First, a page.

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Distracted Driving: Safer driving means not using your phone

 

Many states are putting laws into place that discourage and penalize distracted driving (which includes phone use among other things). While it's important to understand the laws in your area, the safest bet, wherever you are, is to avoid using your phone altogether.

There's no denying distracted driving is dangerous. In 2017 alone, 3,166 people were killed in motor vehicle crashes involving distracted drivers. (NHTSA) While most drivers understand the risks and consequences of texting while driving (and it's been outlawed in 48 states, D.C., Puerto Rico, Guam and the U.S. Virgin Islands), as many as 50% of drivers admitted to having sent a text message, read a message, or checked their phone's GPS while driving. (Source) Our phones may be addicting, but have they wiped out our common sense?

To address this serious public safety concern, a wave of public service announcements, social media campaigns, and community-based efforts were launched with one goal in mind - convince us to stop using phones while driving. Many states have gone beyond the original "texting-ban" to include broader restrictions about phone use and steeper penalties to increase compliance.

  • Today, 21 states and Washington, D.C. have banned the use of hand-held mobile devices for all drivers. That means it's illegal to hold your phone while driving, but legal to use your phone via Bluetooth connectivity i.e. "hands-free."

  • 38 states and Washington, D.C. have completely banned cell phone use for novice and teen drivers.

  • Massachusetts, for example, signed a hand-held cell phone ban into law late 2019, but offered residents a 90-day grace period in which warnings were issued. At the end of March 2020, drivers face fines of up to $500 for multiple offenses, plus an insurance surcharge and mandatory completion of a distracted driving course

  • There are two ways to get in trouble for breaking a distracted driving law, varied by state: 1) Primary enforcement - this means you can get pulled over for the phone-related infraction in and of itself. 2) Secondary enforcement - this means you can be cited for the phone-related infraction only if you've been pulled over for something else (like speeding or a traffic violation). 

Curious about the laws in your state? The Governors Highway Safety Association provides a listing of laws and regulations, searchable by state. Penalties and fines for distracted driving will vary based on state and even locality.

 

 

How to be a safer driver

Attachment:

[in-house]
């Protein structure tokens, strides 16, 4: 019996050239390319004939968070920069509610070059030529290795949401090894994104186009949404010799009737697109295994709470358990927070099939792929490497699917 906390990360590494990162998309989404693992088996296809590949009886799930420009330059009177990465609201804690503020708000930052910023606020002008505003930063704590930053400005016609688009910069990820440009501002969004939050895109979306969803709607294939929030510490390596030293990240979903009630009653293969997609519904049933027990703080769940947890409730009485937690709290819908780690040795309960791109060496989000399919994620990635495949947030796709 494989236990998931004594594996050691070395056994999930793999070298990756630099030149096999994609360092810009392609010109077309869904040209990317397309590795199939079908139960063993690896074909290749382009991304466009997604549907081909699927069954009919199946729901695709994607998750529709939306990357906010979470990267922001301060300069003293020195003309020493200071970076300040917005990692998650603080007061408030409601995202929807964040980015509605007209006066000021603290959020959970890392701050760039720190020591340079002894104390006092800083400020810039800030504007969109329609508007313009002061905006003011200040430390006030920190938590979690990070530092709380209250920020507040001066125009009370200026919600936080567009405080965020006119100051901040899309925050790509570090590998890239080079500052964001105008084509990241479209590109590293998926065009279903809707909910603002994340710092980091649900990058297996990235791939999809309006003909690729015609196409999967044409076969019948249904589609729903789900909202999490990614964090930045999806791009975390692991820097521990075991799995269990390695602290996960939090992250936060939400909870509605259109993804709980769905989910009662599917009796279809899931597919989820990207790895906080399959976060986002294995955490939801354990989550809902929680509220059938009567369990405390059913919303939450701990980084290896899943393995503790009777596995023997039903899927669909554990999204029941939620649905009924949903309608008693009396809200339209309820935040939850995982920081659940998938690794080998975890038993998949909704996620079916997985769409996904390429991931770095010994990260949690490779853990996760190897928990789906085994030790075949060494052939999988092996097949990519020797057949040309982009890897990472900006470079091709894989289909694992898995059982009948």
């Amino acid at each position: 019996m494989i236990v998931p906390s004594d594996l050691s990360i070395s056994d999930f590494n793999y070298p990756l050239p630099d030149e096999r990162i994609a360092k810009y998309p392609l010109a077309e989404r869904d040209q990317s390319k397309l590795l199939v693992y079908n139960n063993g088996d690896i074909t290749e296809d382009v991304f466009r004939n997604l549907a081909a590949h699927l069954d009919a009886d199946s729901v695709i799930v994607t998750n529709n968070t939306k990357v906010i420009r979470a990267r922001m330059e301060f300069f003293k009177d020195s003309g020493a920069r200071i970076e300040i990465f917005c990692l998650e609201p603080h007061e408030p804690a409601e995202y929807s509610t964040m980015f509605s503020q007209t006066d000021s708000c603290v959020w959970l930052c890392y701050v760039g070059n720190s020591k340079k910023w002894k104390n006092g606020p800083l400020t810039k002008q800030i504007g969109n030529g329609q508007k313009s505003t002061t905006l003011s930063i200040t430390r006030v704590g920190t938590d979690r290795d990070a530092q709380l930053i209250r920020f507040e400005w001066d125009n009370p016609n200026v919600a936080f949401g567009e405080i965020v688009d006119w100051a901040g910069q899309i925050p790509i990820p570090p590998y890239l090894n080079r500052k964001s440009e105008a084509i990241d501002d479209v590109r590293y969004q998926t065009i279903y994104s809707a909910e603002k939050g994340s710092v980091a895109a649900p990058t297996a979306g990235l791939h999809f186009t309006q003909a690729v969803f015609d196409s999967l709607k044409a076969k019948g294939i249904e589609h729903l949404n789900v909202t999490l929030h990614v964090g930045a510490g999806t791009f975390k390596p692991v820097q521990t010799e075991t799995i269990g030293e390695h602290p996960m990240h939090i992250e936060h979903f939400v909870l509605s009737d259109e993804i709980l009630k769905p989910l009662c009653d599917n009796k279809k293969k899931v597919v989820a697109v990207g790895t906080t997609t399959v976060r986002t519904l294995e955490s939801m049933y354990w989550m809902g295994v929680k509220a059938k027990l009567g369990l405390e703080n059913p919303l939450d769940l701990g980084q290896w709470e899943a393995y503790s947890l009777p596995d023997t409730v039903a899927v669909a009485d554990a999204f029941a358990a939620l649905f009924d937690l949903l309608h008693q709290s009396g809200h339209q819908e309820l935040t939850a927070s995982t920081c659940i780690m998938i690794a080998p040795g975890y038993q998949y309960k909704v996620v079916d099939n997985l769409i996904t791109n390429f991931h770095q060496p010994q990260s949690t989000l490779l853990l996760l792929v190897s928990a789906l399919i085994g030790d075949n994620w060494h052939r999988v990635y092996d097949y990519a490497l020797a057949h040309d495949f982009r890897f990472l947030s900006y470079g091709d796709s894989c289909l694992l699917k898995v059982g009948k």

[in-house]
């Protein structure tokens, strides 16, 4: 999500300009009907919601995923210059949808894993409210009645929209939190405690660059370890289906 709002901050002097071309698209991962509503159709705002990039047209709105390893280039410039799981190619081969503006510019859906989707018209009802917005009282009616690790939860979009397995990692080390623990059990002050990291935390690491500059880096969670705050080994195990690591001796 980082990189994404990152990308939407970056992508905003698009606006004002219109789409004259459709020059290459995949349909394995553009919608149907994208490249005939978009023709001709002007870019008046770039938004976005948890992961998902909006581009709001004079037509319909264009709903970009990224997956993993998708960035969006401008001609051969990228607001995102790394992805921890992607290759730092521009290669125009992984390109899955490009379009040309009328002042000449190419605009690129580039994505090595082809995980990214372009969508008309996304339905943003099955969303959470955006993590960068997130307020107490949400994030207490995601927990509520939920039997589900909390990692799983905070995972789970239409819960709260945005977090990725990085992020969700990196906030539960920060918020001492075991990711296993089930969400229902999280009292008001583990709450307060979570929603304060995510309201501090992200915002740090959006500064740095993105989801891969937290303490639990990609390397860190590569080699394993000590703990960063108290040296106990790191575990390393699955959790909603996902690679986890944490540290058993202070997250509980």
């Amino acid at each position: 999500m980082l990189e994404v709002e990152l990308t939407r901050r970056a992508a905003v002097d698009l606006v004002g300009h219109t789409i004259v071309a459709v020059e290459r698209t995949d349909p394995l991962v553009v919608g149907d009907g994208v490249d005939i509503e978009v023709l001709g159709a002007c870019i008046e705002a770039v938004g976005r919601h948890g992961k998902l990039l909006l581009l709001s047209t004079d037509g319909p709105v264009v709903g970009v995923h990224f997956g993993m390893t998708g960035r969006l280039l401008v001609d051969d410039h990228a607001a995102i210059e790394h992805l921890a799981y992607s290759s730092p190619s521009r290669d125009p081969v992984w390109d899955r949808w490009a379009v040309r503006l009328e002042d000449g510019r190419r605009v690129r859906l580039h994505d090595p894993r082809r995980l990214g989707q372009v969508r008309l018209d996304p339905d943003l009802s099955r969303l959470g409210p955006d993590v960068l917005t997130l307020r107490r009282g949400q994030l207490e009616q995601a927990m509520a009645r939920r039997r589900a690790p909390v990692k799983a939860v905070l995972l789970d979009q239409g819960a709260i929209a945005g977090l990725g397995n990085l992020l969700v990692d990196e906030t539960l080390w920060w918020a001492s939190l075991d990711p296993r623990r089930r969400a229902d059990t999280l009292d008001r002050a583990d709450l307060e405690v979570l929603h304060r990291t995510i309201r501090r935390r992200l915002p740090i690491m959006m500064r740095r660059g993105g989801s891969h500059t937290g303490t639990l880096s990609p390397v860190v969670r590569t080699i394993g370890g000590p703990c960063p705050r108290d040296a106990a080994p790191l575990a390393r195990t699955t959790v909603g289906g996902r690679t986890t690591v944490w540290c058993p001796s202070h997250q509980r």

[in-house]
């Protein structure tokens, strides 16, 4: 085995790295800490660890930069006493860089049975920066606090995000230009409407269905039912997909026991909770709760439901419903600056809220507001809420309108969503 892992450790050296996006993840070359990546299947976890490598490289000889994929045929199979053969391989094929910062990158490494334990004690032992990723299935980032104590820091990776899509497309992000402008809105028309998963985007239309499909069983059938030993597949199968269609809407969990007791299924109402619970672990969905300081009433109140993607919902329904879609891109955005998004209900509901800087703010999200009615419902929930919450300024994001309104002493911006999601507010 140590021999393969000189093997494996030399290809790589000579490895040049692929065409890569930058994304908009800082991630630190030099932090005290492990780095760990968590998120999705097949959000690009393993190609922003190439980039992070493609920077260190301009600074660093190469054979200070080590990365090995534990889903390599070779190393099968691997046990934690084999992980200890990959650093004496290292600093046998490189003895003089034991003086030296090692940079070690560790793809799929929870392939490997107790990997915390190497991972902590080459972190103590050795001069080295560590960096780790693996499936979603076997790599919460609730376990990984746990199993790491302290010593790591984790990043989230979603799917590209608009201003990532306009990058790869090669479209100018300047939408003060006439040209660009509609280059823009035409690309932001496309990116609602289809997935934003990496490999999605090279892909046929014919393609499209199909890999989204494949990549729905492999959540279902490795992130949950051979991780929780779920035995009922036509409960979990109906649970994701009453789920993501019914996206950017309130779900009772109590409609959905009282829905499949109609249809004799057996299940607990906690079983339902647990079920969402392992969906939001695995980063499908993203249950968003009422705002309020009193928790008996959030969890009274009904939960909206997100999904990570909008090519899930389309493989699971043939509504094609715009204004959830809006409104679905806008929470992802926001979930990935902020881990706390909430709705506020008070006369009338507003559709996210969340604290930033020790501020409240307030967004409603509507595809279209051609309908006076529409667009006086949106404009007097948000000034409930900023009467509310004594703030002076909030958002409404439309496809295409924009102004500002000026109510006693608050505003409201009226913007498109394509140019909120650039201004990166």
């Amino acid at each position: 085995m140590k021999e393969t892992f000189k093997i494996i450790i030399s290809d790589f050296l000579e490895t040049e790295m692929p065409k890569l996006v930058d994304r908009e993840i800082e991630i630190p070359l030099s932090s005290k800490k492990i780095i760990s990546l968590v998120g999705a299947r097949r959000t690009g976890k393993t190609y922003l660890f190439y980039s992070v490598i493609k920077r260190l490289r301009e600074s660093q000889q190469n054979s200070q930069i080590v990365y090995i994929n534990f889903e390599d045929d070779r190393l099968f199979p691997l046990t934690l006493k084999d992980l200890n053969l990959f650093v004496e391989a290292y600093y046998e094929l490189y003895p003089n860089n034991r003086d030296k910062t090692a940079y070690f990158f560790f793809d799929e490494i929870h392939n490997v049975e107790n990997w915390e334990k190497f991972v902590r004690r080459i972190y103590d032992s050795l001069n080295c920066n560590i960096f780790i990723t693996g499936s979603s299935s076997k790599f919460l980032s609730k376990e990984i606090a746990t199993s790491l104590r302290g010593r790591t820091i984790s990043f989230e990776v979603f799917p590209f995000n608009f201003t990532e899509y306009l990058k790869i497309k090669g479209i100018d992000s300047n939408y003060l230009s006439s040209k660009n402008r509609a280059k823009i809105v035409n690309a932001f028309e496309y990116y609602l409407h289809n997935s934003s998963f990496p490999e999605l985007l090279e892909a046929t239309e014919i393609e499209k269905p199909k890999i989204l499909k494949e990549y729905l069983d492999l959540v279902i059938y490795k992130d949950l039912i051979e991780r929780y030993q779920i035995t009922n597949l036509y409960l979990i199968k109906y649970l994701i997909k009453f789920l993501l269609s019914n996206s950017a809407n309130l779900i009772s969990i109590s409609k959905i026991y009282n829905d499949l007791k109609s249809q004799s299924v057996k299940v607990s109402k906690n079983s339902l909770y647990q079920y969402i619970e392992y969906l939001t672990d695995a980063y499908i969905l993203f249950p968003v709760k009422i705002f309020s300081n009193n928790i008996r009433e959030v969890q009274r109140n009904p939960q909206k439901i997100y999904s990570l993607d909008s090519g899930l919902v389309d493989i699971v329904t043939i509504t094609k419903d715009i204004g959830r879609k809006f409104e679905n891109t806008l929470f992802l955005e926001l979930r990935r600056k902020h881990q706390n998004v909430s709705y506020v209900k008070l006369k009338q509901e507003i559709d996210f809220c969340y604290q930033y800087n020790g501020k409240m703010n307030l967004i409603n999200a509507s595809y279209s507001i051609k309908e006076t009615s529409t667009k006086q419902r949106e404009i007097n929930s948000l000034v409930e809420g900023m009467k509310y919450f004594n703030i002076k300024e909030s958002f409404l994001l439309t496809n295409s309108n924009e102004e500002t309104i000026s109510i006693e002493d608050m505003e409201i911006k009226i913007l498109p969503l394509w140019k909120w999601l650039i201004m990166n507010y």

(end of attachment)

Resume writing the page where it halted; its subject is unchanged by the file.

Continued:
Phones should be a blessing, not a source of tragedy. Here are some commonsense tips for safer phone use:

  • Put down the phone. Remember that no text, call, or missed turn is more important than your safety and others. If it can wait until you get there, let it. Think you'll be tempted? Keep your phone in your trunk or out of reach.
  • Use a phone mount. Even in states with some of the strictest distracted driving laws, drivers can use a dash or windshield-mounted phone holder. The idea is you can keep your hands on the wheel and make quick glances at your phone for things like GPS directions.
  • Go hands-free with Voice-to-Text, Siri, Alexa and/or Android Assistant. If you must communicate while on the road, simply tell your phone what to do and keep your attention focused on driving. Sure, there's some potential for hilarious voice-to-text errors (another blog on that later), but it's a solid option in a pinch.
    "Hey Siri - text mom."
    "What would you like to say?"
    "Running about 5 minutes late."
    "Your message to mom says "Running about 5 minutes late." Ready to send it?
    "Yep!"
  • Pause conversations gracefully. This may require some upfront communication to avoid seeming crazy, but if you're texting and need to begin driving, consider sending an "X" or specific emoji (🚗🚫⌛) to let the person know you've paused the conversation. Knowing they aren't waiting for you to respond may reduce your sense of urgency. Your phone may also have settings to avoid phone use while driving.
    On your iPhone, launch Settings→Do Not Disturb→ Do Not Disturb While Driving → Auto-Reply → then edit your message in the text box.
  • Accountability (aka positive peer pressure). Tell family and friends you've committed to safe driving. Have them help keep you honest and remind you to stay off your phone when you're driving. Even a Kindergartener will welcome the opportunity to remind their parents about "the rules."

In closing, we'll state the obvious: we are not safety experts or lawyers or law enforcement of any variety. We are simply friends and fellow citizens reminding you (and ourselves) to keep your eyes on the road and your focus on driving.

🚗🚫⌛for now 😊

 

Once you're parked safely, visit www.reachmobile.com/plans to check out our commonsense approach to mobile service.

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